“Deep decarbonization” is a phrase that appeared in the news a couple days ago, thanks to a report summarized by UN Secretary General Ban Ki-moon. Basically, it’s more bad news about climate change — with a little “stopping it is possible, if …”
I think we’ll be hearing the term a lot, because deep decarbonization may be the only way to save our species, not to mention others. (This article in today’s Guardian is a chilling preview of what’s to come.)
Deep decarbonization is going to take a complete rewiring of the brains of Americans and everyone else in the technological world. We need to teach ourselves that the things we’ve thought are good are not, and things we’ve given up need to be rediscovered.
It’s not just driving and flying we have to cut back on. Since much of our electricity comes to us via coal, we have to turn off our TVs more often and stop using our dryers so much. Since the myth of “clean” natural gas is just that, we need to keep the thermostat down (way down) in the winter and up (way up) in the summer.
Most of our problem stems from the fact that we’ve replaced 10,000-year-old human activities with 100-year-old ones. Instead of walking and running, we drive. Instead of talking to our families, we turn on the stereo. Instead of playing with our kids, we watch TV. Instead of experiencing the thrill of a cool and starry evening, we sit in a well-lit, climate-controlled living room, poking our various plastic rectangles. Instead of eating the abundant salad that grows naturally all around us, we buy vegetables soaked in diesel and pesticides.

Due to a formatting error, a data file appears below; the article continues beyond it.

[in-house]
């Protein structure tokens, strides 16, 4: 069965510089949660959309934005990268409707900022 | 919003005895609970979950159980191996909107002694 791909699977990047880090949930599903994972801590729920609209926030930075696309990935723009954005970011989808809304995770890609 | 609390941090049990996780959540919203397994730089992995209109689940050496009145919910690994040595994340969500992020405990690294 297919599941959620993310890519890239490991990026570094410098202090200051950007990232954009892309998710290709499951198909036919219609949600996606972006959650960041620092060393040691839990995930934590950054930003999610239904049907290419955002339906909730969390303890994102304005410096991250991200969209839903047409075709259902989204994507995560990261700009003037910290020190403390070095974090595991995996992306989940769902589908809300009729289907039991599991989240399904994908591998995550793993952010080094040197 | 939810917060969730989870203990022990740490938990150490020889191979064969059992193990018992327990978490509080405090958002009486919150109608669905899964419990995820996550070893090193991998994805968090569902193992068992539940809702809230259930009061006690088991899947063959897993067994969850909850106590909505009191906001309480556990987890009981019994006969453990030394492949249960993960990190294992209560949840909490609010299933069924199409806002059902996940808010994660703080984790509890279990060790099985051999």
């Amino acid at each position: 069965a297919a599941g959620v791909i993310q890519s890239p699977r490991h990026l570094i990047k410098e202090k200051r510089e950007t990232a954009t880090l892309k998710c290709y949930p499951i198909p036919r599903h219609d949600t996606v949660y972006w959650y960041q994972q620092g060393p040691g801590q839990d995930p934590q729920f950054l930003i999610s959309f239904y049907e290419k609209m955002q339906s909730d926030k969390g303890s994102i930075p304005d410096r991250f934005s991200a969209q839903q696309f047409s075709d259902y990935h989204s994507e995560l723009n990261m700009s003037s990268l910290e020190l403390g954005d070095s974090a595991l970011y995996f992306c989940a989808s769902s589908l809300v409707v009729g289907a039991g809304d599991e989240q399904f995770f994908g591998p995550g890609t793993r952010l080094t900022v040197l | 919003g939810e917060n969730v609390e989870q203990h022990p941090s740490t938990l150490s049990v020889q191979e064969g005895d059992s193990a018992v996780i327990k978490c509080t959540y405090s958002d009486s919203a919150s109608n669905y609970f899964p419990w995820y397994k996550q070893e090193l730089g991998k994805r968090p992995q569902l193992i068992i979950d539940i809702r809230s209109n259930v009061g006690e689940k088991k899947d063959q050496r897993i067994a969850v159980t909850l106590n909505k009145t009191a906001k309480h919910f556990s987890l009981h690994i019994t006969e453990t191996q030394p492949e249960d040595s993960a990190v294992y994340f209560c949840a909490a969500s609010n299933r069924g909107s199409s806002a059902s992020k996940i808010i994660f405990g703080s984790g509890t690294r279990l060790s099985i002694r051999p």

Deep decarbonization means we need to cut back on those 100-year-old activities and revisit the 10,000-year-old ones. My guess is that we’ll be glad we did.
So I’m doing my part by suggesting the following positive self-talk to begin to wean myself off of fossil fuels. Obviously I’m not going to do it overnight, but if we can all convince ourselves of the truth of a few key propositions, our collective carbon footprint may begin to shrink on its own.
Repeat after me:
Walking is better than driving.
Trails are better than sidewalks.
Bicycles are better than cars.
Trains are better than airplanes and semis.
It’s nice to wear a sweater indoors in the winter.
Good conversation with family and neighbors is the best entertainment.
Live music, especially on your own porch, is better than recorded.
Books are better than TV, especially library books or used books from the thrift store.
I think I’ll take the bus to work.
There’s such a thing as light pollution.
Food from the backyard is better than food from the grocery store.
It’s better to be outside than inside.
Local microbrews are the only beers we need.
Canoes, kayaks and sailboats are better than boats with motors.
It feels good to be cool in the winter and warm in the summer.
Homegrown is better than store bought.
Maybe we should take the train south this winter instead of a plane.
Gravel roads are better than paved ones.
Silence is golden.
It’s nice to spend the summer in your skivvies … or less.
Maybe we don’t need such a big house.
Food from close by is better than food from far off.
This is Minnesota — Who needs air conditioning?
A dip in a lake or a river is the best way to cool off.
Sun-dried clothes are the best.
Sun-dried clothes that aren’t made on the other side of the world are even better.
I think I’ll stay home tonight.
(Type your suggestions into the comment field below, and I’ll add them to the list.)
(It should be noted that the Deep Decarbonization report focuses on what societies as a whole need to do, not what individuals need to do. My thoughts are premised on the belief that societies won’t do what they need to, and individual changes won’t do much good either, but will eventually become necessary as energy becomes more scarce and expensive, so we might as well start now doing what we can, and hope for the best.)